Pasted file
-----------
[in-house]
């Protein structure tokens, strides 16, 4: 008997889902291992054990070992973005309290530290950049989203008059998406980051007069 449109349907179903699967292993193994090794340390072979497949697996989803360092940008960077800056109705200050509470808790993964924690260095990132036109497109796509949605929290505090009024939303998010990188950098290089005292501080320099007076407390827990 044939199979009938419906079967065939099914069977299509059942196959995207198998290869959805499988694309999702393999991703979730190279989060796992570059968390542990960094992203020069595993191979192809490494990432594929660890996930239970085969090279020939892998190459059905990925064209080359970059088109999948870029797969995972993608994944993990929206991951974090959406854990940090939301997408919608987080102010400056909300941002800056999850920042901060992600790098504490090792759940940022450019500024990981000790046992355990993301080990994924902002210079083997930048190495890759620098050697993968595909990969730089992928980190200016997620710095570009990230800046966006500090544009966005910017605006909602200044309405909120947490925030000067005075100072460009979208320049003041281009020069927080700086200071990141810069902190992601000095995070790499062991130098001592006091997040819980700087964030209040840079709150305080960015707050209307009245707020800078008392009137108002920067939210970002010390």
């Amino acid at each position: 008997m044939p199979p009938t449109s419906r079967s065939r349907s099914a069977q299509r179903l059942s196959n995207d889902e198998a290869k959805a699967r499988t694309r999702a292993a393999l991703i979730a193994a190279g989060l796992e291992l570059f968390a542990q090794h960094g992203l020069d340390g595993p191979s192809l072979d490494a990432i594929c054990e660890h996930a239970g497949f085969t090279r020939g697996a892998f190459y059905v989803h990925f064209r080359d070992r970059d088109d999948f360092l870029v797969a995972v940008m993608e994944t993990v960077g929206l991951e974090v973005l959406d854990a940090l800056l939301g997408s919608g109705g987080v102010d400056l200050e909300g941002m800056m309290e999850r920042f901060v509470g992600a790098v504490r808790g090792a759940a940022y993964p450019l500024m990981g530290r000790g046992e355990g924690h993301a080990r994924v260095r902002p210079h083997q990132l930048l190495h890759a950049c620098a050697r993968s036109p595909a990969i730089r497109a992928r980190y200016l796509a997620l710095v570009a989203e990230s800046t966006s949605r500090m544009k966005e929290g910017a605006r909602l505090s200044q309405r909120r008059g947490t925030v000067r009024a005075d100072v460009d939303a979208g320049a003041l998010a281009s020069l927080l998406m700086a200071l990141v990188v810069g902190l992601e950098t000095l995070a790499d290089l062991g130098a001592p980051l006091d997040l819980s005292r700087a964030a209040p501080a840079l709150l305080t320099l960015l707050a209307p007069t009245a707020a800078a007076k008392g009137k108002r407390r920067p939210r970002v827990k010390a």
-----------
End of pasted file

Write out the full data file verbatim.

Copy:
[in-house]
């Protein structure tokens, strides 16, 4: 008997889902291992054990070992973005309290530290950049989203008059998406980051007069 449109349907179903699967292993193994090794340390072979497949697996989803360092940008960077800056109705200050509470808790993964924690260095990132036109497109796509949605929290505090009024939303998010990188950098290089005292501080320099007076407390827990 044939199979009938419906079967065939099914069977299509059942196959995207198998290869959805499988694309999702393999991703979730190279989060796992570059968390542990960094992203020069595993191979192809490494990432594929660890996930239970085969090279020939892998190459059905990925064209080359970059088109999948870029797969995972993608994944993990929206991951974090959406854990940090939301997408919608987080102010400056909300941002800056999850920042901060992600790098504490090792759940940022450019500024990981000790046992355990993301080990994924902002210079083997930048190495890759620098050697993968595909990969730089992928980190200016997620710095570009990230800046966006500090544009966005910017605006909602200044309405909120947490925030000067005075100072460009979208320049003041281009020069927080700086200071990141810069902190992601000095995070790499062991130098001592006091997040819980700087964030209040840079709150305080960015707050209307009245707020800078008392009137108002920067939210970002010390």
């Amino acid at each position: 008997m044939p199979p009938t449109s419906r079967s065939r349907s099914a069977q299509r179903l059942s196959n995207d889902e198998a290869k959805a699967r499988t694309r999702a292993a393999l991703i979730a193994a190279g989060l796992e291992l570059f968390a542990q090794h960094g992203l020069d340390g595993p191979s192809l072979d490494a990432i594929c054990e660890h996930a239970g497949f085969t090279r020939g697996a892998f190459y059905v989803h990925f064209r080359d070992r970059d088109d999948f360092l870029v797969a995972v940008m993608e994944t993990v960077g929206l991951e974090v973005l959406d854990a940090l800056l939301g997408s919608g109705g987080v102010d400056l200050e909300g941002m800056m309290e999850r920042f901060v509470g992600a790098v504490r808790g090792a759940a940022y993964p450019l500024m990981g530290r000790g046992e355990g924690h993301a080990r994924v260095r902002p210079h083997q990132l930048l190495h890759a950049c620098a050697r993968s036109p595909a990969i730089r497109a992928r980190y200016l796509a997620l710095v570009a989203e990230s800046t966006s949605r500090m544009k966005e929290g910017a605006r909602l505090s200044q309405r909120r008059g947490t925030v000067r009024a005075d100072v460009d939303a979208g320049a003041l998010a281009s020069l927080l998406m700086a200071l990141v990188v810069g902190l992601e950098t000095l995070a790499d290089l062991g130098a001592p980051l006091d997040l819980s005292r700087a964030a209040p501080a840079l709150l305080t320099l960015l707050a209307p007069t009245a707020a800078a007076k008392g009137k108002r407390r920067p939210r970002v827990k010390a």